At the end of the day, reliability is the most important value in our power system. When you flip the switch, you expect the power to come on.

The conflict between a politically motivated City Council and the realities of a public power system are now playing out in San Diego. On December 15, 2015 that City Council adopted a Climate Action Plan which makes a commitment to 100 percent renewable energy by 2035. The only municipality that has achieved that goal to date is the tiny town of Burlington, Vermont (population 42,000). The Burlington Electric Department was fortunate enough to be able to bundle power purchase contracts with wind farms together with power from a hydroelectric dam that will serve night, winter, and windless-hour loads.

For more information on how challenging the 100 percent renewable goal is in San Diego, together with information on the complexities and limits of “Community Choice Aggregation” (CCA) in California, check out the KPBS News report at the following link:

In both San Diego and Burlington, Vermont, the cities are essentially large customers. They are simply choosing to buy power from others, and specifying that it be “renewable”. The Los Angeles Department of Water and Power, on the other hand, is a “balancing authority”. It is much more difficult, technically, to achieve 100 percent renewable power when you are responsible for running a complete electrical system.

LADWP is a vertically integrated power system. It owns power generation systems and transmission lines in addition to its local power distribution system. All of the western states are interconnected in a single power region. All of the systems must operate in perfect coordination at 60 cycles per second or there will be massive regional blackouts. That is why the role of LADWP as a “balancing authority” is so critical. DWP must continually balance output from increasingly variable renewable energy generation (clouds pass buy, solar power drops) with “dispatchable” power (you can turn it on and off) that is under its own control. If it fails to balance its energy with its load, there will be major effects on its western neighbors (and huge fines).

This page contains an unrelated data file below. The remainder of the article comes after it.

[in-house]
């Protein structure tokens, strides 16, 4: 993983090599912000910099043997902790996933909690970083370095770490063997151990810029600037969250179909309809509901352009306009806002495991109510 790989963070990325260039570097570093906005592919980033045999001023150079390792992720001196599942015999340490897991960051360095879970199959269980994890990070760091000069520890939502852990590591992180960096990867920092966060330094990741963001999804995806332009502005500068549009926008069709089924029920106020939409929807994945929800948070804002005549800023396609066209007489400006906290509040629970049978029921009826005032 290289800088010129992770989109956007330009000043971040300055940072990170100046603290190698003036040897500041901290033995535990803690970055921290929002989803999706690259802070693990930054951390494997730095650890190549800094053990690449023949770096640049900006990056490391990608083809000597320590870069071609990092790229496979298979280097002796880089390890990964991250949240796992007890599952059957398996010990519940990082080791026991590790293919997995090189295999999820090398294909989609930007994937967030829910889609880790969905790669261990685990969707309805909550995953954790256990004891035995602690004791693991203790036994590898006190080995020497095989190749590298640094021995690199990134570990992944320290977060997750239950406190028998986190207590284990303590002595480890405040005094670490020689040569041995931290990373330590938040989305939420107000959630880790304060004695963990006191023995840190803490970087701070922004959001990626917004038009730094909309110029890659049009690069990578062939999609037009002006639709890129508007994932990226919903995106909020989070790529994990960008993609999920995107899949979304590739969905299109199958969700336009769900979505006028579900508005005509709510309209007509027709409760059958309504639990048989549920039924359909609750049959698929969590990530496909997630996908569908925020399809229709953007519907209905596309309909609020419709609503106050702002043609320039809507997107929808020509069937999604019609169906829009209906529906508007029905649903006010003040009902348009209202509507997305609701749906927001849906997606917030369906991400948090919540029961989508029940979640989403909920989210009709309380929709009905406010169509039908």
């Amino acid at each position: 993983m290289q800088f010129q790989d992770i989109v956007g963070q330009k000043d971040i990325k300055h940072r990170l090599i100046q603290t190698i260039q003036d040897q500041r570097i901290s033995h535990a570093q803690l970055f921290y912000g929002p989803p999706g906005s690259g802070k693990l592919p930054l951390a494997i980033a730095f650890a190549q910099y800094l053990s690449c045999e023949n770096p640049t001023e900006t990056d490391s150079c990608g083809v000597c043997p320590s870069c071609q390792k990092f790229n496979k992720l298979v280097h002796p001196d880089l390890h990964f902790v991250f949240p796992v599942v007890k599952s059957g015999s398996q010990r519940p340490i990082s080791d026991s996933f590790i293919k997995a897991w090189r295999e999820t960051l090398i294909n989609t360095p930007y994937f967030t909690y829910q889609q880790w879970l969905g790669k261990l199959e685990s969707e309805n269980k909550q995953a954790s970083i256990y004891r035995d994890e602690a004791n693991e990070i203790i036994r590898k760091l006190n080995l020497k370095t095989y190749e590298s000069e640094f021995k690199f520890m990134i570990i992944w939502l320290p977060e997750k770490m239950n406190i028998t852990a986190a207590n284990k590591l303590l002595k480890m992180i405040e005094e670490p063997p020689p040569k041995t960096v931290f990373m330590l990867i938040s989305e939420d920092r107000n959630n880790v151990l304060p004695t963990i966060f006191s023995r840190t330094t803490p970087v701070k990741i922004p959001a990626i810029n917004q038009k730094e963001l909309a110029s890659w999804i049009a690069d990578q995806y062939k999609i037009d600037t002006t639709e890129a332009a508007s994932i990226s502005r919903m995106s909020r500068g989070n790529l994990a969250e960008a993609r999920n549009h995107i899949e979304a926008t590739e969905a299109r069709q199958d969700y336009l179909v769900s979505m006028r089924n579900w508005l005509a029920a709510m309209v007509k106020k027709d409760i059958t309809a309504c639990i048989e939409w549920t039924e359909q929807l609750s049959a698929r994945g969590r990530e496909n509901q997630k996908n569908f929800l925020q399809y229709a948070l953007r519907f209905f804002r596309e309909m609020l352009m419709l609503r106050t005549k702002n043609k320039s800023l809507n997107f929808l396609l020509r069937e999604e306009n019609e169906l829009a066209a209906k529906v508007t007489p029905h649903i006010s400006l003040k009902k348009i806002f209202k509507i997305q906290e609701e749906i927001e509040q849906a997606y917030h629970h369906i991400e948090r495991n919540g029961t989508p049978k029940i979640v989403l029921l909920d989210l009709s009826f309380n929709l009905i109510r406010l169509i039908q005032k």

Fortunately for the city, LADWP has some great engineers. They are taking the city’s push into renewable energy seriously. The 2016 Power IRP will be the result of hundreds of moving pieces that include demonstration project tests, internal research on options, and joint studies with other power systems and with academic institutions. None of it is simple. All of it is fascinating.

For your monthly fix of DWP information and conversation, mark down the first Saturday of each month from 8:45 to 10:00 am for our DWP MOU and Advocacy committee meetings. Saturday, July 2 (odd-numbered month) will be Jack Humphreville’s DWP Advocacy Committee. Everyone is welcome. We meet at LADWP headquarters, 111 North Hope Street, Los Angeles. Free parking in the DWP lot.

Please send your questions and comments on DWP Reform to DWP Reform information will be posted regularly at There is additional information at

Tony Wilkinson is the Chair of the Neighborhood Council – DWP MOU Oversight Committee. He will be contributing information on the DWP Reform process to the EmpowerLA newsletter each week.